Pakistan's Supreme Court this morning refused to reconsider its rejection of former prime minister Zulfiqar Ali Bhutto's appeal of his death sentence in a murder conspiracy case.
The court's decision left Bhutto with but one avenue to escape the gallows, a clemency ruling by the country's military ruler Zia ul-Haq -- something Zia has said he would not offer.
The court's decision followed by a day an announcement by Zia that he would turn over power to an elected civilian government after national elections on Nov. 17.
The combination of national elections and a resolution of the Bhutto case, which has been before the courts for months, is likely to thrust Pakistan into a prolonged period of unrest at a time of upheaval in the neighboring countries of Afghanistan and Iran.
Tension is certain to increase in the seven days allowed for the filing of a clemency appeal.
The court added pressure of its own today by saying that, while it upheld its earlier decision on narrow technical grounds, it had been shown evidence that might have swayed its earlier decision had that evidence been presented during the original appeal.
The seven judges urged that those facts would still be "relevant for consideration by the executive authorities in the excercise of their power for clemency." How Zia will handle this new development in the complex case is unclear.
Zia has consistently said he would abide by the decision of the court and send the former prime minister to the hangman if the judges upheld earlier opinions. He has stood firm despite appeals for mercy from a large number of world leaders, including President Carter, Saudi Arabia's King Khalid, British Prime Minister James Callaghan and China's Deng Xiaoping (Teng Hsiao-ping).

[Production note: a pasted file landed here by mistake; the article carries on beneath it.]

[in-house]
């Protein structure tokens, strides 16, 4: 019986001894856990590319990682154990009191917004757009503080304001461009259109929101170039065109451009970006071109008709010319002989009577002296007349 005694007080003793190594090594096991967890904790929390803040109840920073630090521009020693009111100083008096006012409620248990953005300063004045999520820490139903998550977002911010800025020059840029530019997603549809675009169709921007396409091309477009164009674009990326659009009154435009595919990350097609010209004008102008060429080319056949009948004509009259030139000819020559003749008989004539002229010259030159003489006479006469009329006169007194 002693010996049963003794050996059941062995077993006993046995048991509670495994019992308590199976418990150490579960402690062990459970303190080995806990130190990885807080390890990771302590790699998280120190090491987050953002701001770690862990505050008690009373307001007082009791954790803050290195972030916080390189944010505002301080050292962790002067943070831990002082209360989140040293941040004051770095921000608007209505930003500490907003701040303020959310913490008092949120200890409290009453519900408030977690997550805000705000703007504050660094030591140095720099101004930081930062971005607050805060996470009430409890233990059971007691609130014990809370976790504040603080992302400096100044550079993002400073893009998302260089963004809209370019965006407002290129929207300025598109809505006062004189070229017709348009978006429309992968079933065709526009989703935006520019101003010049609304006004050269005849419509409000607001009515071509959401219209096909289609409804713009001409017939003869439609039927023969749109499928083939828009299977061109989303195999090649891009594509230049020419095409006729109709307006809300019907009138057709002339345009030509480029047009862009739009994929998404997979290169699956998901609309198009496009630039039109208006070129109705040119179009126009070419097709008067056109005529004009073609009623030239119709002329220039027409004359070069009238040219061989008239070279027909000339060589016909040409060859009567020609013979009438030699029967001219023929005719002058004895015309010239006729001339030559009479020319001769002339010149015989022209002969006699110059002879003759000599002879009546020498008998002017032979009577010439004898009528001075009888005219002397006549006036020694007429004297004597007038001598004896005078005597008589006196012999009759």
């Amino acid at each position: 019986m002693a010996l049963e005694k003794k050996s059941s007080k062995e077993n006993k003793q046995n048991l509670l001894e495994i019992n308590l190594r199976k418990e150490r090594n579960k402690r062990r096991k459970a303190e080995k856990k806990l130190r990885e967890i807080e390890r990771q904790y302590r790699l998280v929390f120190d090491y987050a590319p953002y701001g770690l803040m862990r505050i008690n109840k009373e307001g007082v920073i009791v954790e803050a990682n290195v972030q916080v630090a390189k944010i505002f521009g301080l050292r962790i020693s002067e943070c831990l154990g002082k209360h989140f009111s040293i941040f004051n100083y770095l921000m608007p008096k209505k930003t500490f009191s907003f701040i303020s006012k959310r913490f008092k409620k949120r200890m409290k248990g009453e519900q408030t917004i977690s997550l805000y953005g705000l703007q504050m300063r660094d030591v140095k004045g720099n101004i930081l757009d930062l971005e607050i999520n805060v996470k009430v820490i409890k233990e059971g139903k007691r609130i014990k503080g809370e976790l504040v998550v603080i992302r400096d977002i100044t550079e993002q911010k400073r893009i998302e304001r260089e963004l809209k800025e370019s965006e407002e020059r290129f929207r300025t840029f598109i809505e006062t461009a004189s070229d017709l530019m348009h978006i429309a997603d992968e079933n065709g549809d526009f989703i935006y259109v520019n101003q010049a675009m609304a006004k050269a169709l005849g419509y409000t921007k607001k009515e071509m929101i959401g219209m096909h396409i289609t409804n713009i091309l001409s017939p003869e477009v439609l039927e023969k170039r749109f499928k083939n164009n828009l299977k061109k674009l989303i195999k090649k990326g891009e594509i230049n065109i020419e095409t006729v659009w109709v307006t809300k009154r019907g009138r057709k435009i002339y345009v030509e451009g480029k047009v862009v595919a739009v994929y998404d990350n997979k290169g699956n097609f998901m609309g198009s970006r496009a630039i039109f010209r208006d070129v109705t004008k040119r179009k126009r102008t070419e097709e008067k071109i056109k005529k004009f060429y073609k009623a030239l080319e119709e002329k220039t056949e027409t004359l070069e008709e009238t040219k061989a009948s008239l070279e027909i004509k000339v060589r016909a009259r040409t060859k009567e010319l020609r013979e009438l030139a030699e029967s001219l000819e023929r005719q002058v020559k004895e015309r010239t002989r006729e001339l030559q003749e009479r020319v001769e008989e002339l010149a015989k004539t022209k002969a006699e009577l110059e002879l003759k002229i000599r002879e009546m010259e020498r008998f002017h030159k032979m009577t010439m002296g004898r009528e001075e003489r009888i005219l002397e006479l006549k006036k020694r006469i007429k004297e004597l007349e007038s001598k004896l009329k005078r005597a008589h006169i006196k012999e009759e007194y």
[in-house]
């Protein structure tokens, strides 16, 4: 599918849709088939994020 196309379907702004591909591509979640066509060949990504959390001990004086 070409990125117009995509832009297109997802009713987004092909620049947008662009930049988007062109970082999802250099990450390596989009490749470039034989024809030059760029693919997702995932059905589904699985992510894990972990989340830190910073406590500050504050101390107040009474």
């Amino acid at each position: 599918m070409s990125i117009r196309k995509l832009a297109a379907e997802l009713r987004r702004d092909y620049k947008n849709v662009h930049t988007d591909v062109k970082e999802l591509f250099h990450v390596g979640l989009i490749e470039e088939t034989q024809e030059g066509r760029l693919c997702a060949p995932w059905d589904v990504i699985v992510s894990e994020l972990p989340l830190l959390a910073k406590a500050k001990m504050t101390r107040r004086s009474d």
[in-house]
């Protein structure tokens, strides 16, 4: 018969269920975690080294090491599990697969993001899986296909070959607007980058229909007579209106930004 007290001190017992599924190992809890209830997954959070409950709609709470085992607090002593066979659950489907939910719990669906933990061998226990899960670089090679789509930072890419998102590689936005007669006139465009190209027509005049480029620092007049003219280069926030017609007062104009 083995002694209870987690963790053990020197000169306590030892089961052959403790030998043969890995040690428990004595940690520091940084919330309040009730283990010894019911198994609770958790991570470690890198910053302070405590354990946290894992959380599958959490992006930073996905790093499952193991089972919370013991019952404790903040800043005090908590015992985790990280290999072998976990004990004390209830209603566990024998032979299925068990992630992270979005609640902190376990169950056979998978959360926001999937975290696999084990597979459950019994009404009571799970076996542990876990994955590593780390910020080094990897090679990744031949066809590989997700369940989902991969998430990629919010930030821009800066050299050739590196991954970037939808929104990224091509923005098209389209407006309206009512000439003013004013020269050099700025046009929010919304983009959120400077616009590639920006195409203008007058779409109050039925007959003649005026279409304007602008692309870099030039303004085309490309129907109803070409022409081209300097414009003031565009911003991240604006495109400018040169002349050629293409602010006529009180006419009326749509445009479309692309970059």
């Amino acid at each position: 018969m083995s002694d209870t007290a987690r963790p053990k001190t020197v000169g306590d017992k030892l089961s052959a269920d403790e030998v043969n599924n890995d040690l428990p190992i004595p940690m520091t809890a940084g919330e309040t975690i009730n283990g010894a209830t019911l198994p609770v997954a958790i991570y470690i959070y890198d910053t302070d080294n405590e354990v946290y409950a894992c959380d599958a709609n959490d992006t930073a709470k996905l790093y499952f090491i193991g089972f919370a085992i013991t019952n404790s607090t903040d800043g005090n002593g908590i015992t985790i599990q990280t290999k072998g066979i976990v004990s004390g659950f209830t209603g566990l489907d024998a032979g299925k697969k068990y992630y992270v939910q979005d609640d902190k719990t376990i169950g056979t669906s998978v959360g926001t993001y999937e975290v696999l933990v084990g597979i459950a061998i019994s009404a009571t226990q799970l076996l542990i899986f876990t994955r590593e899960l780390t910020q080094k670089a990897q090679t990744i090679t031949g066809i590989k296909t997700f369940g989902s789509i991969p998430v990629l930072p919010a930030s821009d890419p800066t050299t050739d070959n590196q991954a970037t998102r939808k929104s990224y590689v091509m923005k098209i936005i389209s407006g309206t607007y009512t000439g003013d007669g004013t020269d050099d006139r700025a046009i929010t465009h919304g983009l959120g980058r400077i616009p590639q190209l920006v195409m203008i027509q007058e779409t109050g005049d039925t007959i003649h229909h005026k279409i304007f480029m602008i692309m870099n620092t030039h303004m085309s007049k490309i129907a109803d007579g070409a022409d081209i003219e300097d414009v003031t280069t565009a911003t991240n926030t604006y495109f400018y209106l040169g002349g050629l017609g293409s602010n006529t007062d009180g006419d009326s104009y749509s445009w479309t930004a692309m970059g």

Zia's announcement of elections brings Pakistani politics full circle. It was massive political unrest that brought the army to power 20 months ago in a coup that toppled Bhutto. Bhutto and his Pakistan People's Party had won an overwhelming victory in elections in March 1977, sparking widespread charges that the vote was rigged.
"The promise that the armed forces made one and a half years ago has been fulfilled today," Zia said in announcing the elections after a military parade marking Pakistan's national day.
Zia made it clear, however, that the military would not stand by during a chaotic political campaign and said a code of conduct would be announced.
Debate on three subjects would not be tolerated, he said: the country's Islamic ideology, the federal parliamentary structure and the question of provincial autonomy. All three are contentious issues in Pakistan's political spectrum.
He also hinted that he would propose constitutional revisions giving greater powers to the president as a balance to the prime minister.
The timing of Zia's election announcement yesterday raised immediate speculation as to its link to today's court's expected decision on Bhutto's final legal appeal.
Bhutto's Pakistan People's Party retains a reservoir of support in the country and should it win elections, Bhutto would certainly get a reprieve -- if he were still alive. Political observers in Pakistan and elsewhere believe he would be unlikely to show mercy to those who ousted him from power and prosecuted the murder case against him.
The court ruled 4 to 3 last month against Bhutto's first appeal of his conviction and sentence.
Bhutto's fate, whether he is hanged or granted a last-minute reprieve, is certain to spark unrest in Pakistan and hundreds of Bhutto's supporters, including his wife and daughter, have been jailed or placed under house arrest.
With Iran in turmoil to the west and with violence building in Afghanistan to the north, extreme civil unrest in Pakistan would mean a wide swath from the Middle East to India would be embroiled in chaos and uncertainty.
Bhutto and fourcodefendants were convicted by the Lahore High Court of conspiring in 1974 to murder Ahmed Raza Kasuri, a former ally of Bhutto. Kasuri survived the ambush but his father, riding in the same auto, was killed.